Symptoms of myasthenia gravis

Muscle weakness is the main symptom of myasthenia gravis. The eye and facial muscles and those that control swallowing are commonly affected.

The symptoms of myasthenia gravis can come on suddenly, but it may take some time before the condition is correctly diagnosed.

Weakness of the eye muscles is often the first symptom to develop in around 50% of cases. However, slurred speech, swallowing problems or neck or limb weakness can occur first. The severity of muscle weakness varies from one person to another.

The muscle weakness of myasthenia gravis isn't usually painful in itself, but people with the condition often experience aching muscles, particularly during, or after, periods of physical activity.

Eyes, eyelids and face

In myasthenia gravis, one or both eyelids may droop ( Xanthelasma ). There may also be blurred or double vision , often at the end of the day or when a person is tired. Around 90% of people with the condition have problems with their eye muscles at some point.

In some cases, the eye muscles remain the only muscles affected (ocular myasthenia). If this continues for a period of two years or more, it becomes increasingly unlikely for other symptoms of myasthenia gravis to develop.

Where the facial muscles are involved, a person's facial expression may be affected. For example, in some cases, a person may appear to have a "snarling" smile because of lower facial weakness.

Swallowing and breathing

If the muscles around the mouth or tongue become weak, this may lead to difficulty chewing and talking ( dysarthria ) and may cause husky or quiet speech or a nasal sounding voice.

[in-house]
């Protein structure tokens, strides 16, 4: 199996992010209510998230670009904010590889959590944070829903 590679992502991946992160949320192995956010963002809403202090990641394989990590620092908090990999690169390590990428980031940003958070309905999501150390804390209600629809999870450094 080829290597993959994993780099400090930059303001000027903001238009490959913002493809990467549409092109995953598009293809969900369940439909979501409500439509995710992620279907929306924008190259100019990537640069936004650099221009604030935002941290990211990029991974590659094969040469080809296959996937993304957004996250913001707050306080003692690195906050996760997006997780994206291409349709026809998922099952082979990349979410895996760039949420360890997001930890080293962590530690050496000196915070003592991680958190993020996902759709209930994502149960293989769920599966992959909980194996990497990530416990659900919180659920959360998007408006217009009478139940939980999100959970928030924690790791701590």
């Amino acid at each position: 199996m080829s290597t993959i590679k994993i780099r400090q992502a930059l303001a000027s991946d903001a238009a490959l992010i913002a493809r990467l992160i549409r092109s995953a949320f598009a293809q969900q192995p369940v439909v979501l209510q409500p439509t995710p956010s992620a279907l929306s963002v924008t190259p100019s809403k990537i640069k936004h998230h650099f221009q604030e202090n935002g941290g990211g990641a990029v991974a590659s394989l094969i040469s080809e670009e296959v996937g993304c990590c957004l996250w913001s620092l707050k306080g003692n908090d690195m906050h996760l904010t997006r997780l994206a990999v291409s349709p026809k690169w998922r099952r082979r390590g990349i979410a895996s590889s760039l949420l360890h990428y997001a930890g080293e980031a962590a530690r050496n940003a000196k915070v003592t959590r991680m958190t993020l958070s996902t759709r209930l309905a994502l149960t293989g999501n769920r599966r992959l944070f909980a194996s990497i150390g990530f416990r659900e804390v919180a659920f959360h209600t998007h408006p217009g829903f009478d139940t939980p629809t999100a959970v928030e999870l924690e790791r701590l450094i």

If tongue or palate weakness develops, this can lead to swallowing difficulties ( dysphagia ) with coughing and choking symptoms. Sometimes, this leads to recurrent chest infections.

A small number of people with myasthenia gravis also have breathing difficulties, particularly when lying flat in bed or after exercise.

Moderate to severe swallowing or breathing problems may require urgent admission to hospital for medical care.

Limbs and movement

Myasthenia gravis can sometimes affect the muscles of the arms, legs and neck. This can cause mobility problems, such as a waddling gait, head drop and difficulty performing physical tasks such as lifting.

The specific muscles affected (promixal muscles) often leads to difficulty:

  • rising from sitting to standing
  • climbing stairs
  • brushing teeth (particularly with the repetitive action involved)
  • washing hair

Physical activity often leads to tiredness because the muscles are weak.

Content supplied by the NHS Website

Medically Reviewed by a doctor on 26 Mar 2015